Obama has been promising for years (since when he was first elected in 2009) to close the prison at Guantanamo Bay. Why, I ask? “It’s outdated and expensive,” he answers. And it provides an excuse for terrorists to declare Jihad on America.”
Let’s take the Jihad business first. Does anyone really believe that if we move the 100 or so prisoners still at Guantanamo Bay today (down from a high of around 800) to a new prison facility in the United States, ISIS or Al-Qaeda will say “Oh, never mind.” When we handed Iran $150 billion in connection with the nuclear agreement with Iran (the conditions under which Iran has yet to perform), did their Jihadists say “Oh, never mind”? All moving those 100 prisoners to the U.S. will do is give ISIS added incentive to implement an attack on mainland U.S. soil to break them out, if they don’t break lose on their own. Where would we house them in the U.S.? Down the street from where you live? I for one would rather see us fight any such fights at our remote GTMO facility in the modestly populated remote southeast coast of Cuba.
This brings us back to the question of cost. It’s estimated that it costs between $100 million and $150 million per year–or about $1million to $1.5 million per detainee per year–to keep them at GTMO. In contrast, the average cost per domestic prisoner in the U.S. is less than one-tenth of that. What explains this astronomical cost? For starters, with a lack of cooperation from Cuba, all food, water, and other supplies have to be shipped or flown to Guantanamo Bay. Legal counsel and proceedings for the various detainees requires lawyers and the like to be flown in. And we know what lawyers charge, door to door!
Clearly, this is not ideal. But what are the alternatives? The Pentagon just estimated $500 million to come up with a new stateside replacement facility. Based on unreliable government batting averages, cost overruns would probably bring that to more than $1 billion. That’s untenable. Just as it’s untenable to locate these detainees anywhere near American civilians. Most of our States don’t want a few Syrian refugees. They’re not likely to welcome these detainees with open arms. Especially, when the Administration says they are too dangerous to fly them back to their homes and turn them loose.
Note: If we spread the GTMO guests out in high security prisons around the country, the ones that house our most hardened American criminals, the problem might take care of itself. 🙂 (Yes, dear, I’m just kidding. Lighten up.)
So, what to do? Are we just “stuck,” which seems to all the folks in D.C. can come up with so far. No surprise there.
How about this? Find some hungry third world nation that needs some money and some jobs, construct your basic, no frills tilt up concrete facility of about 35,000 square feet (100 square foot cells per detainee and another 250 square feet of common area facilities per detainee, offices, medical facilities, guard housing, etc.) At $50 per square feet, that comes to, $1,750,000. Add some miscellaneous to the budget (you know, for large screen television sets, basketball courts, Jacuzzis, etc.), and call it an even $2 million. Don’t forget the land, say about ten acres. Let’s be generous. Figure $10,000 per acre, or about $100,000. And we need some infrastructure, a few roads in and out, water lines and utilities. In a third world nation, where labor is cheap and we’re not building a five-star resort, another couple million ought to be plenty. With additional reserves, let’s figure $5 million, “all in.”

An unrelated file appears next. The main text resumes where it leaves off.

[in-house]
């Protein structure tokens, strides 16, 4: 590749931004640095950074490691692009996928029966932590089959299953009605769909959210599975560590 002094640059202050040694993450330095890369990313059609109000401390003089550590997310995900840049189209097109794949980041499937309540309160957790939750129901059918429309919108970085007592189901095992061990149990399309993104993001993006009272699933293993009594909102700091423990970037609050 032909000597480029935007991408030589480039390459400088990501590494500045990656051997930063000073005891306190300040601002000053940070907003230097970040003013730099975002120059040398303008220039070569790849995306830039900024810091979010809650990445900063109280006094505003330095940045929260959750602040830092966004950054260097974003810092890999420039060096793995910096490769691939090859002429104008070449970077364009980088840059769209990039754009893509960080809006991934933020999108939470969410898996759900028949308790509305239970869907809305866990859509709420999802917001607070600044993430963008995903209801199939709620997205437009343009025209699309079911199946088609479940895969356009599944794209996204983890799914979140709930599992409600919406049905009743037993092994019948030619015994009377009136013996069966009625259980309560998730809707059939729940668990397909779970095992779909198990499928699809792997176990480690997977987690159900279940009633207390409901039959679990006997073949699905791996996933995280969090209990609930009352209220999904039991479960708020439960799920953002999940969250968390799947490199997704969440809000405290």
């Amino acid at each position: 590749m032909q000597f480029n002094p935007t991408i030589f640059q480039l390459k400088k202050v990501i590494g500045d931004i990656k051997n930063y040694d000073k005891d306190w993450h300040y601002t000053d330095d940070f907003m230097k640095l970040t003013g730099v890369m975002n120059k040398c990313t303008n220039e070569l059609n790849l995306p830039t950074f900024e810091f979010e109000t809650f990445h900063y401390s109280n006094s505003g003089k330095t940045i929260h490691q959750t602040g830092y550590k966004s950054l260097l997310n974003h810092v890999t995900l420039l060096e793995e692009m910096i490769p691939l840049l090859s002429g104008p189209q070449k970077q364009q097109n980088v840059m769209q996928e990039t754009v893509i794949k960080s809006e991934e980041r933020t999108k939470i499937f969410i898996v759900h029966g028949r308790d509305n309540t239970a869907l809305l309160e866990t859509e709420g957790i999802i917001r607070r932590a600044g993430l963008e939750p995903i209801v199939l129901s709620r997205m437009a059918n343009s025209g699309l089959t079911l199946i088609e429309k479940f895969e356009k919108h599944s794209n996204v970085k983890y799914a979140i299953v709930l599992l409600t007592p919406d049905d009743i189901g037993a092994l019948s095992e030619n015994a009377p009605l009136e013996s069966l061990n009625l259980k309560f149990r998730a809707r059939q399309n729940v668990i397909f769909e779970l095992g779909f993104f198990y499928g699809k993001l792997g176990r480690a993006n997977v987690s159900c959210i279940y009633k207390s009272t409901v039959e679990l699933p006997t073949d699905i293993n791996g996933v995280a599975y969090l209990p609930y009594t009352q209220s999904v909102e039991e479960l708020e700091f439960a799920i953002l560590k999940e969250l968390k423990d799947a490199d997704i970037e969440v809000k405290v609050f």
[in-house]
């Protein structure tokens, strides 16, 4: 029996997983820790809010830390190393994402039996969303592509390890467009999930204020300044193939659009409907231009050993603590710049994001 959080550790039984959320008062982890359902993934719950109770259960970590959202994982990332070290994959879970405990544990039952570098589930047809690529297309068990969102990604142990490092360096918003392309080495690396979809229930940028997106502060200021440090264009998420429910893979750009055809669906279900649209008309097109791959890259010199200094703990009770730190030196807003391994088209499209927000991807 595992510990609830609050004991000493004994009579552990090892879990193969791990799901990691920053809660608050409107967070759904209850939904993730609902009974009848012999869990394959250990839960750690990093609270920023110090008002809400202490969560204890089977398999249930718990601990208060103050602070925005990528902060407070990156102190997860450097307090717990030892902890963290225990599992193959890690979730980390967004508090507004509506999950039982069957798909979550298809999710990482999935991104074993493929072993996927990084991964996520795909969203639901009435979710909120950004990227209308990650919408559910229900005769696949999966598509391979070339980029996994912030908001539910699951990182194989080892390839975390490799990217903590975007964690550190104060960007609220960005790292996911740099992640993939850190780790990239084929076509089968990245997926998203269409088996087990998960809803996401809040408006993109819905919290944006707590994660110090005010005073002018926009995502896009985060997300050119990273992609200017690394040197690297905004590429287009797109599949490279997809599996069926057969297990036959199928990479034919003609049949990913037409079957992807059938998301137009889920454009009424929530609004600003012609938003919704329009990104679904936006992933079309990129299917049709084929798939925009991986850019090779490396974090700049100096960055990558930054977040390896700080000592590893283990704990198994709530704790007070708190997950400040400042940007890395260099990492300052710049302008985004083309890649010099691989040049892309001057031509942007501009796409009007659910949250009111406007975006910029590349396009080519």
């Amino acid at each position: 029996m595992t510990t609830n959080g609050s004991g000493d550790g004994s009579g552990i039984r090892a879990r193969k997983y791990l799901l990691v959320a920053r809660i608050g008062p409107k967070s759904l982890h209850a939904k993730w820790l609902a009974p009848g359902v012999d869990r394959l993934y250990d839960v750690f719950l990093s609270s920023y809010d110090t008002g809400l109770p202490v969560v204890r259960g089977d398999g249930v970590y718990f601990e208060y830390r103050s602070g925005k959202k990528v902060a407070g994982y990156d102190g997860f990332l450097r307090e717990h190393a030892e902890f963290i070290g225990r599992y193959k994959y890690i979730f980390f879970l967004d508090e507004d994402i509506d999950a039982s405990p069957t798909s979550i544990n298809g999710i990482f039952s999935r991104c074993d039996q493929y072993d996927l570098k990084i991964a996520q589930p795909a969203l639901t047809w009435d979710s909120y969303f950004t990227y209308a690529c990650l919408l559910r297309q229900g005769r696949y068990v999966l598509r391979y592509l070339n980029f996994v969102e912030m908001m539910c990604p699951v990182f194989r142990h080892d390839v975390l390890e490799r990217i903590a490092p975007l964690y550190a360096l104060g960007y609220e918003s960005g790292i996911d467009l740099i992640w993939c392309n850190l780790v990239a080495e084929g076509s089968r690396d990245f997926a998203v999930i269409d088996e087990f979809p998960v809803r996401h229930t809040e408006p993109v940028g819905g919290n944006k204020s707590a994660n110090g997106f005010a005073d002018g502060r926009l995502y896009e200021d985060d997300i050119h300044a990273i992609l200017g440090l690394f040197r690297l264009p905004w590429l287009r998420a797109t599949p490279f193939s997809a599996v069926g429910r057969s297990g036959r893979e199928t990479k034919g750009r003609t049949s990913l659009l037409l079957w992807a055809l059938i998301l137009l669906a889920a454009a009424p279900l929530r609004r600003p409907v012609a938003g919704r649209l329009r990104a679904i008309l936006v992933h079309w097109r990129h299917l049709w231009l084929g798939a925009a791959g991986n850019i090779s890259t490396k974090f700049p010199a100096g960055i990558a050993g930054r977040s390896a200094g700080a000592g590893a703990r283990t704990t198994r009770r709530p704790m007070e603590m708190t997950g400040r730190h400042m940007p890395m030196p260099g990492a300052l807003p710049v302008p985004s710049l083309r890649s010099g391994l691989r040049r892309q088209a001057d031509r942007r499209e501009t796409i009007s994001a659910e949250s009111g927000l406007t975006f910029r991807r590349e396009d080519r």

How does that compare to the Pentagon’s $500 million estimate?
And the cost of operation per year in a cooperating country happy to create jobs? Can’t be more than the $100,000 per year we pay per prisoner in U.S. prisons whose guards and other employees are all union organized. So, that’s a wash with putting our guests somewhere on mainland United States.
Oh, wait a minute. I forgot about all of those lawyers, judges and retired judges. We’re still going to have to fly them half way around the world, and house and feed them. Really? Why? Haven’t they heard of FaceTime iPhones and GoToMyPC apps? Corporate America has used technology to dramatically reduce travel and hotel costs. If it works for them, why not for these detainees. Do you know of anything in our Constitution that requires lawyers and judges within arm’s reach (risky as that might me)? I can’t see why shouting distance isn’t good enough.
Okay, so I’m being a bit tongue in cheek and no doubt overlooking some points here and there. But you get my point. We don’t need to turn these people loose. We don’t need to house them on mainland U.S.A. And we don’t have to spend $500 million to build them some fancy resort or continue paying $100 million per year to keep them comfortable.
And here’s another thought when we’re looking for the right third world nation. How about Cuba? Can’t they use some jobs? We already own GTMO; we can just give it to the Cubans. Now that we’re in a mutual admiration society with Cuba, why don’t we just sub out the job to the Cubans? Wouldn’t they take it on for the same $100,000 per detainee per year that it costs us in the U.S.? That’s $10 million per year and a bunch of jobs. Why not? And when our guests are . . . depleted, the Cubans can just turn the place into a seaside resort for the wealthy. More revenue, and more jobs, for Cuba.
Like I said, either I’m crazy or the folks in D.C. are. Or we both are. But, at a minimum, they are. Seems like we’ve let one set of inmates run wild in the course of making sure that another set of inmates don’t.
Join the discussion either by logging in just below or by signing into your favorite social media outlet. If you’re having trouble, please follow these instructions to guide you! Thanks!